The Ministry of Agriculture recommends that 1 hectare of land can accommodate between 1,600 – 1,800 coffee seedlings and these need to be spaced approximately 2 metres apart when put in the ground. After this, other crops are also interspersed alongside the coffee including yam, arrow root, bananas and mangoes which in addition to adding more nutrients to the soil will also serve as daily food staples. Then it is just a question of waiting for another 4-years until the coffee trees are ready to be harvested for the first time.

So, to summarise, it takes a total time of 9 years to grow an East Timorese coffee forest, from the point at which the first shade tree seedling is planted to the point at which cherries can eventually be picked.


One of the things we’re currently supporting our partner farmers with is the growth of new coffee forests with those communities who have land that is yet to be used for coffee production. More importantly perhaps, we are trying to support every individual household that we work with so they can increase their yield per hectare through the replacement and rehabilitation of old coffee trees. The Indonesian occupation of Timor-Leste (1975 – 2002) took its toll on the coffee plantations of regions such as Letefoho and many coffee trees were left to grow wild with little maintenance or care given. The result of this sometimes means trees have been left to grow to as tall as 3 metres and lower branches do not produce any significant quantity of fruit. Until these trees are rehabilitated or replaced, the farmers of Letefoho will find it difficult to optimise their yield potential and subsequently maximise their household income.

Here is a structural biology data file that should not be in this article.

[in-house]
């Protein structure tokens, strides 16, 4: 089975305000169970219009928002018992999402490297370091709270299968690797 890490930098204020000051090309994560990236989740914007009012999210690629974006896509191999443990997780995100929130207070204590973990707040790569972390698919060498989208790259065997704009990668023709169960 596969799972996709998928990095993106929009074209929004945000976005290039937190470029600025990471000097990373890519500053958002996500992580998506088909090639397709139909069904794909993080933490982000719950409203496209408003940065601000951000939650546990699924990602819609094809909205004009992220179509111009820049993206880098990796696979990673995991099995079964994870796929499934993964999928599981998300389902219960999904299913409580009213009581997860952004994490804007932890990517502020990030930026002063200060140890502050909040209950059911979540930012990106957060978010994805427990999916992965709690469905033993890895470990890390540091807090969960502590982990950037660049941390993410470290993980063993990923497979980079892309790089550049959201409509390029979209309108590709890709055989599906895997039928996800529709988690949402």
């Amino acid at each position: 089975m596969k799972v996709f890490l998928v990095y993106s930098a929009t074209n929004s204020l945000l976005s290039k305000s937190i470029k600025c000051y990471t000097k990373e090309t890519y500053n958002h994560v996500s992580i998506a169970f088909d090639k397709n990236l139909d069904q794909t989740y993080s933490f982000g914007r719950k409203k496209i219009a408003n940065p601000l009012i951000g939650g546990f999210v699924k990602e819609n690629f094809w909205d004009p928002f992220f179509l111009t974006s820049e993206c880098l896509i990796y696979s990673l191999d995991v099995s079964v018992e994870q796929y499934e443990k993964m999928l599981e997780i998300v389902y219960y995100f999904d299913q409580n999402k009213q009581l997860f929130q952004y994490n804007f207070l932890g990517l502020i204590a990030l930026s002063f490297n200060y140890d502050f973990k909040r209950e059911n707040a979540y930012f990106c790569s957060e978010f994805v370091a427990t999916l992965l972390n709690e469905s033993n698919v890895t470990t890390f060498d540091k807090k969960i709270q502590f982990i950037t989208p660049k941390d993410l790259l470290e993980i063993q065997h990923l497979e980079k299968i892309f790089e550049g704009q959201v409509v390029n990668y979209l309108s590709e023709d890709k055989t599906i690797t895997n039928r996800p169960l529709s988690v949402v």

How roasters are supporting us

For every 10kg of green beans that partner roasters purchase from us, we have pledged to plant one shade or coffee tree seedling at our nursery in Letefoho. We have so far sold 14 tonnes of green beans from the 2023 harvest which translates to 1400 seeds being planted. These will be carefully nurtured by our man on the ground Simao and when the time is right, we will share these with our parter farmers across all groups, prioritising on those households whose coffee forests need the most immediate attention. Our goal is to ensure that in the not too distant future, our partner farmers will have healthy, well-maintained coffee trees yielding a realistic 3kg per tree. If we’re able to do this, that could mean that each hectare of land with 200 shade trees and 1800 coffee trees could have the potential of producing 5,400 kilos of cherry which would be a significant increase in current production.

If you would like to know more about this initiative or become a partner roaster with Karst, get in touch to arrange a video call at the farms in Letefoho during this coming harvest season and we’ll be more than happy to show you around Letefoho’s stunning coffee forests (internet willing!).

Obrigado barak!